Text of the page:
“Proactive people focus their efforts in the Circle of Influence. They work on the things they can do something about. The nature of their energy is positive, enlarging and magnifying, causing their circle of Influence to increase.”

On the flip-side of that, he talks about the opposite type of folks:

“Reactive people, on the other hand, focus their efforts in the Circle of Concern. They focus on the weakness of other people, the problems in the environment, and circumstances over which they have no control. Their focus results in blaming and accusing attitudes, reactive language, and increased feelings of victimization. The negative energy generated by that focus, combined with neglect in areas they could do something about, causes their Circle of Influence to shrink.” (page 83)

Woah! Thier Circle of Influence to shrink? That’s not a good thing! Influence is a good thing, especially when it’s done in a positive manner. The Proactive focus mentioned above is what I want to suggest should be the line of thought for this upcoming political season.

Becoming economically proactive

While everyone else will be talking about how their favorite candidate will save them gabillions of dollars this year, and how their opponent has been sucking the taxpayers dry for the last 12,000 years…you can be economically proactive by taking the reins on your own personal economy.

Where do you get your news from?

Or in this case, who do you let influence you when it comes to your own personal economy? Friends? Co-workers? Family?

I have three gurus I follow online and in books when it comes to personal finance. If they had yard signs (in a political-type fashion), I’d proudly post them on my front lawn. They are:

Let me briefly explain why these three dudes are the king cheeses when it comes to money, and why I think you should listen to them as well.

Rich Dad, Poor Dad was the very first book I read upon returning from my military training in 2007, and it’s THE book that was my “gateway drug” to self-education and personal development. Robert Kiyosaki uses much of his own personal story to explain that the REAL difference between the “rich” and the “poor” (no matter what the candidates will tell you) is what they KNOW about money, and that is it. Kiyosaki’s principles have stuck with me since reading this book, and I’ve come to read multiple other books he has written. Each of his books has only continuously solidified to me 2 things: Knowing the difference between a true asset and liability, and the importance of creating (yes, CREATING) multiple streams of income.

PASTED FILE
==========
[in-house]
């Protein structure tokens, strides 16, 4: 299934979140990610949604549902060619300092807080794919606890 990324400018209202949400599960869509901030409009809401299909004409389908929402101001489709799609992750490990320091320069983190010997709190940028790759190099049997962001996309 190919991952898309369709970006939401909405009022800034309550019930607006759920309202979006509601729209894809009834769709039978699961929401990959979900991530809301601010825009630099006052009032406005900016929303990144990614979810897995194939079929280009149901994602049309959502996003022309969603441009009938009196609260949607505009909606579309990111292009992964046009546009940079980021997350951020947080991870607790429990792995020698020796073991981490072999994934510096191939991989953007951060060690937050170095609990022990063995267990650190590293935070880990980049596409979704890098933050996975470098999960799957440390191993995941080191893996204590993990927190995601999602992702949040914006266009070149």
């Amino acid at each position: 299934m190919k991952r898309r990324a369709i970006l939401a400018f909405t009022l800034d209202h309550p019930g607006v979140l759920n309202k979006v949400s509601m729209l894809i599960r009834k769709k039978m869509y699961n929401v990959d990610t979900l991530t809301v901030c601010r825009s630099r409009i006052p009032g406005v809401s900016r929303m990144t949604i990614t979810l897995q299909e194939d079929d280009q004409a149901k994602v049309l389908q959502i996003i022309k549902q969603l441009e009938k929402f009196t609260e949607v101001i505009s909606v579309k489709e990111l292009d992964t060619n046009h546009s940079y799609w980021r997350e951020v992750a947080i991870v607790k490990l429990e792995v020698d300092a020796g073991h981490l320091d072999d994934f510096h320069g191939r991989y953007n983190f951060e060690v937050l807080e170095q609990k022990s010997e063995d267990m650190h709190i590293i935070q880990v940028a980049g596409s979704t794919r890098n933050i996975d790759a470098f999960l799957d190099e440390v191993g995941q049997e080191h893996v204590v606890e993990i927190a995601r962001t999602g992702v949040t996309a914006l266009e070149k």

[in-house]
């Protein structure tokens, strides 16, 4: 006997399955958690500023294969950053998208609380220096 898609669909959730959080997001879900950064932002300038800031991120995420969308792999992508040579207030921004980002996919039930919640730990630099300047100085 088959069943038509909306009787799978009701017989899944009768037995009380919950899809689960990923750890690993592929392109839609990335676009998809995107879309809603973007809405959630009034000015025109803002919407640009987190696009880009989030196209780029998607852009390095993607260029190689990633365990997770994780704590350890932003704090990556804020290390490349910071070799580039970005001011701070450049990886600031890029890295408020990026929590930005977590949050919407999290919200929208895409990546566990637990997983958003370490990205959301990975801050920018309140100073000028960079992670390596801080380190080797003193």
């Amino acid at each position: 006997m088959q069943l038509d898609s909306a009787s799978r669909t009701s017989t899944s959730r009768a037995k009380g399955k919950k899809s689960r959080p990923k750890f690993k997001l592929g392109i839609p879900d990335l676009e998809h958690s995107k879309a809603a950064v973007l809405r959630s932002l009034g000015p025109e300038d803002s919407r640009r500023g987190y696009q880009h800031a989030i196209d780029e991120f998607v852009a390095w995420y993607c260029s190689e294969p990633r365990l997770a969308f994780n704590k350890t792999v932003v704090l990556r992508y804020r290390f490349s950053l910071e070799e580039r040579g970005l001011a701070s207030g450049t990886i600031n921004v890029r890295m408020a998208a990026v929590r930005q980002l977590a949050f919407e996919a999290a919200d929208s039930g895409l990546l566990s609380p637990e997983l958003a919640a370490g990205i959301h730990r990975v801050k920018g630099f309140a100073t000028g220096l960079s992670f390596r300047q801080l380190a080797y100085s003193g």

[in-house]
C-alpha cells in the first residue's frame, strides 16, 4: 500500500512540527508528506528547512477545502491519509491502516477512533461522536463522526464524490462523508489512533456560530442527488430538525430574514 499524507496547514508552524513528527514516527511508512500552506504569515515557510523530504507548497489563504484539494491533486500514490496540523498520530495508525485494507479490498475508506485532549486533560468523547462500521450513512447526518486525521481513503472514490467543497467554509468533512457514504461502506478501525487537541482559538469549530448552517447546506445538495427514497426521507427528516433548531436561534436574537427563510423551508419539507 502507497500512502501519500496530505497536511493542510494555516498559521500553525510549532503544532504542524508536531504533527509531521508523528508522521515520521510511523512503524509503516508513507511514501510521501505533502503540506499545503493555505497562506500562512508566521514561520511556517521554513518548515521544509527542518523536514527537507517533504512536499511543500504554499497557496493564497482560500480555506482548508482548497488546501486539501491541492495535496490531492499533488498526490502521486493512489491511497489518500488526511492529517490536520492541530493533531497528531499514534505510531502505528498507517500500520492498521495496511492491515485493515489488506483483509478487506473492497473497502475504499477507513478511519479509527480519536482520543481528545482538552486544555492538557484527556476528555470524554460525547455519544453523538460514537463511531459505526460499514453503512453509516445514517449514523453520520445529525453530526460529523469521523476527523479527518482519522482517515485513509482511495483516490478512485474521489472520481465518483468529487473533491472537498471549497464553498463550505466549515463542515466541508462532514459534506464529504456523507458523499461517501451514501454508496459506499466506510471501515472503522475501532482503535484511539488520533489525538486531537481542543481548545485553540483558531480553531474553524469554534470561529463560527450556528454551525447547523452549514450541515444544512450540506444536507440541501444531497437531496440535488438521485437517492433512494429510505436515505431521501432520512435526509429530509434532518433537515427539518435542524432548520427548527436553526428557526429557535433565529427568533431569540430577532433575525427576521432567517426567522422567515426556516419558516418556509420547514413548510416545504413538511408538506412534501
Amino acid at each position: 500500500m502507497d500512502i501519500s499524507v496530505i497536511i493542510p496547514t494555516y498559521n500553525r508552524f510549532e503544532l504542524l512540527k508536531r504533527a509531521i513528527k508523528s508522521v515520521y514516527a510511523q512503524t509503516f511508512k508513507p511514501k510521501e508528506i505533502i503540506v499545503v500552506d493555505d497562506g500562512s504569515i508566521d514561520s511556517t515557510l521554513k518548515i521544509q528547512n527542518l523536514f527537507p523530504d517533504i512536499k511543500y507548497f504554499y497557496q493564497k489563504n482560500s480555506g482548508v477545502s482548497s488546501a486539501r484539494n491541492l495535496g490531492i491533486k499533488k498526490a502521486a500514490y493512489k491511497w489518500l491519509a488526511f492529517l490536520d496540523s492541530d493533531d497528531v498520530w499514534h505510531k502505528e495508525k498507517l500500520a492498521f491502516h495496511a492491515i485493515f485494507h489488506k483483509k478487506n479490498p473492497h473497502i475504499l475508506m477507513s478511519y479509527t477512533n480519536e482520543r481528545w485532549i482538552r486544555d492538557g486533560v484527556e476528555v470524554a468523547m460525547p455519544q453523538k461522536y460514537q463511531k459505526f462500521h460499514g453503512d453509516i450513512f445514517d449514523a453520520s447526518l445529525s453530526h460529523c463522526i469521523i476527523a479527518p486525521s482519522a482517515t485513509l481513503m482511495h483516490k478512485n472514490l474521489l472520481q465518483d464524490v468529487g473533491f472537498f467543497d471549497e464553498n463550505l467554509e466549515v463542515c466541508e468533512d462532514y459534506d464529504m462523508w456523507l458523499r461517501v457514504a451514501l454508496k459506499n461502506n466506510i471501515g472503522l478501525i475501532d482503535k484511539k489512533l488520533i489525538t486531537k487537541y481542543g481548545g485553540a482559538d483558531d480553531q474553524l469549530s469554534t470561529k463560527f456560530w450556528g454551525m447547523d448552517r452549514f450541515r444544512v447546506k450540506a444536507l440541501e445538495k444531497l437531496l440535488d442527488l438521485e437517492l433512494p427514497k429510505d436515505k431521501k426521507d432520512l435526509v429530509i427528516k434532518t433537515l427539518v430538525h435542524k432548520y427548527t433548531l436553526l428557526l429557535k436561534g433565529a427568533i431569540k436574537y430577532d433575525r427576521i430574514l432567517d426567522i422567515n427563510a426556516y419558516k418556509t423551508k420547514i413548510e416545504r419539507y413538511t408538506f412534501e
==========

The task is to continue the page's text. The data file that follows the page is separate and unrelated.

Ramit Sethi is my hero. Seriously. I freakin love this dude (but not in a creepy stalker way). My first post on money was all about the mental mind grenade that is his book, I Will Teach You To Be Rich. Here I am, well over a year since writing that, and I’m still referencing his book for info. Not only that, but I’ve also purchased some of Ramit’s other products, and his blog‘s FREE content is worth more than most paid info on personal finance out there. Ramit is the man!

Adam Baker is showing up all over the online map these days. As a matter of fact, he just launched his second guide for folks wanting to make some extra cash! I came across Baker a few months ago, as I learned about how he and his family sold all their crap, and traveled the globe for a year! There are not too many folks out there who are “able” (or so they think) to be able to pick up shop, and head around the world for a year and some change. Baker did. It’s because of this unique adventure (and his next trip he’s hinted at taking soon), that I’ll listen to him. ManvsDebt is a fantastic website that will help to not only rope in your debt, but crush it all together!

Like-minded individuals

It’s good to hang with people that will help influence you in a positive way. That’s why I stay close to the 3 guys listed above. There is a TON of BAD financial advice out there (Yahoo! Finance and most tv “money” shows come to mind), but there are also some great people doing some great things. These 3 mentioned above are members of the latter crowd.

I Voted Today

Here’s my challenge to y’all: Instead of joining the crowd in complaining about candidates, take an inward look this week/month and find out where you can fix or improve the economy of “you”. Personal Finance is just that, personal. Nobody else can make financial decisions like you can.

Suggestions: Set some goals. Write down some dreams. What do you want to do with your money in the next 3-6 months? Are you going to travel? Eliminate some large debt? Have a really nice holiday season with the family?

What’s next for you?

Some fun extra reading

The idea for this post was brought about by 2 others I’ve read. Seth Godin recently posted on a topic similar to this, and quite a while ago, Ramit Sethi talked about a subject similar to this also. If you’d like to delve further into this topic, you can read Seth’s post here, and Ramit’s post here.

…and that’s all for now folks! Let’s get the conversation rolling on this one. I’d love to hear your thoughts in the comments.

Cheers!

– JC